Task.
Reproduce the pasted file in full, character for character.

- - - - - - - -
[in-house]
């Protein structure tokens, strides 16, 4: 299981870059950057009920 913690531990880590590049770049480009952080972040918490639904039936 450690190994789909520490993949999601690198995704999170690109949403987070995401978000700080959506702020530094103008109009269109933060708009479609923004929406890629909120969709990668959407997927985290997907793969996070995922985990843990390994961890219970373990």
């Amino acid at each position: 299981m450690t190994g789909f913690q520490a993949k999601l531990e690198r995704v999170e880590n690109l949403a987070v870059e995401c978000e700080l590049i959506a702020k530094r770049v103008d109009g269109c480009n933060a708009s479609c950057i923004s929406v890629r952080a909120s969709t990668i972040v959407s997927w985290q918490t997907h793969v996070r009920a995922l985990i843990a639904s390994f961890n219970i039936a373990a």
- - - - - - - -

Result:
[in-house]
């Protein structure tokens, strides 16, 4: 299981870059950057009920 913690531990880590590049770049480009952080972040918490639904039936 450690190994789909520490993949999601690198995704999170690109949403987070995401978000700080959506702020530094103008109009269109933060708009479609923004929406890629909120969709990668959407997927985290997907793969996070995922985990843990390994961890219970373990």
């Amino acid at each position: 299981m450690t190994g789909f913690q520490a993949k999601l531990e690198r995704v999170e880590n690109l949403a987070v870059e995401c978000e700080l590049i959506a702020k530094r770049v103008d109009g269109c480009n933060a708009s479609c950057i923004s929406v890629r952080a909120s969709t990668i972040v959407s997927w985290q918490t997907h793969v996070r009920a995922l985990i843990a639904s390994f961890n219970i039936a373990a």